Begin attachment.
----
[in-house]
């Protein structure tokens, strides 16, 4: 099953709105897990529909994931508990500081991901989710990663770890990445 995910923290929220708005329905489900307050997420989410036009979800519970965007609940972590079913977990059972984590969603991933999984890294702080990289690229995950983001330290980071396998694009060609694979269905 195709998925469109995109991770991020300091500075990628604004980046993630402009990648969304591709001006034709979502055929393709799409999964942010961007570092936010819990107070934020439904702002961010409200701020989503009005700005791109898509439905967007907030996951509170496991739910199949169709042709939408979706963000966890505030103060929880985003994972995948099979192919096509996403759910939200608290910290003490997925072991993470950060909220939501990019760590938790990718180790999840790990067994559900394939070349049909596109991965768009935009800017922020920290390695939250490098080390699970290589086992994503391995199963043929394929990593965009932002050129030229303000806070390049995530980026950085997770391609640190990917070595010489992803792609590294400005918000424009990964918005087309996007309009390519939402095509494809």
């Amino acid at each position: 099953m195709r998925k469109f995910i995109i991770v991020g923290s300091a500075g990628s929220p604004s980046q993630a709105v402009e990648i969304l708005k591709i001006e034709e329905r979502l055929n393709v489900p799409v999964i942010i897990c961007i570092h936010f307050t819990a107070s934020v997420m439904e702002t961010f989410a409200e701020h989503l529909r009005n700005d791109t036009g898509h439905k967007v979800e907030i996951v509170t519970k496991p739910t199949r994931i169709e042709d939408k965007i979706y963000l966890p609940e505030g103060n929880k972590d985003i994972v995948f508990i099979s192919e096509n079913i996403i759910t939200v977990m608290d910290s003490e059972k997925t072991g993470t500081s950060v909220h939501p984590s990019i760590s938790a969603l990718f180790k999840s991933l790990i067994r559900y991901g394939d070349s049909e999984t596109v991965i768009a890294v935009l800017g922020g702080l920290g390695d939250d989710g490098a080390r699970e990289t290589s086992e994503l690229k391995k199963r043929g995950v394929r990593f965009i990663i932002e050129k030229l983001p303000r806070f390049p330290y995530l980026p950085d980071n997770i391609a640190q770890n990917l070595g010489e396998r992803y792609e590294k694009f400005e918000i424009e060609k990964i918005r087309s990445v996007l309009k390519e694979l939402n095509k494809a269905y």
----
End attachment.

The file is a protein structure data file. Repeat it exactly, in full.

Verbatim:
[in-house]
């Protein structure tokens, strides 16, 4: 099953709105897990529909994931508990500081991901989710990663770890990445 995910923290929220708005329905489900307050997420989410036009979800519970965007609940972590079913977990059972984590969603991933999984890294702080990289690229995950983001330290980071396998694009060609694979269905 195709998925469109995109991770991020300091500075990628604004980046993630402009990648969304591709001006034709979502055929393709799409999964942010961007570092936010819990107070934020439904702002961010409200701020989503009005700005791109898509439905967007907030996951509170496991739910199949169709042709939408979706963000966890505030103060929880985003994972995948099979192919096509996403759910939200608290910290003490997925072991993470950060909220939501990019760590938790990718180790999840790990067994559900394939070349049909596109991965768009935009800017922020920290390695939250490098080390699970290589086992994503391995199963043929394929990593965009932002050129030229303000806070390049995530980026950085997770391609640190990917070595010489992803792609590294400005918000424009990964918005087309996007309009390519939402095509494809």
């Amino acid at each position: 099953m195709r998925k469109f995910i995109i991770v991020g923290s300091a500075g990628s929220p604004s980046q993630a709105v402009e990648i969304l708005k591709i001006e034709e329905r979502l055929n393709v489900p799409v999964i942010i897990c961007i570092h936010f307050t819990a107070s934020v997420m439904e702002t961010f989410a409200e701020h989503l529909r009005n700005d791109t036009g898509h439905k967007v979800e907030i996951v509170t519970k496991p739910t199949r994931i169709e042709d939408k965007i979706y963000l966890p609940e505030g103060n929880k972590d985003i994972v995948f508990i099979s192919e096509n079913i996403i759910t939200v977990m608290d910290s003490e059972k997925t072991g993470t500081s950060v909220h939501p984590s990019i760590s938790a969603l990718f180790k999840s991933l790990i067994r559900y991901g394939d070349s049909e999984t596109v991965i768009a890294v935009l800017g922020g702080l920290g390695d939250d989710g490098a080390r699970e990289t290589s086992e994503l690229k391995k199963r043929g995950v394929r990593f965009i990663i932002e050129k030229l983001p303000r806070f390049p330290y995530l980026p950085d980071n997770i391609a640190q770890n990917l070595g010489e396998r992803y792609e590294k694009f400005e918000i424009e060609k990964i918005r087309s990445v996007l309009k390519e694979l939402n095509k494809a269905y």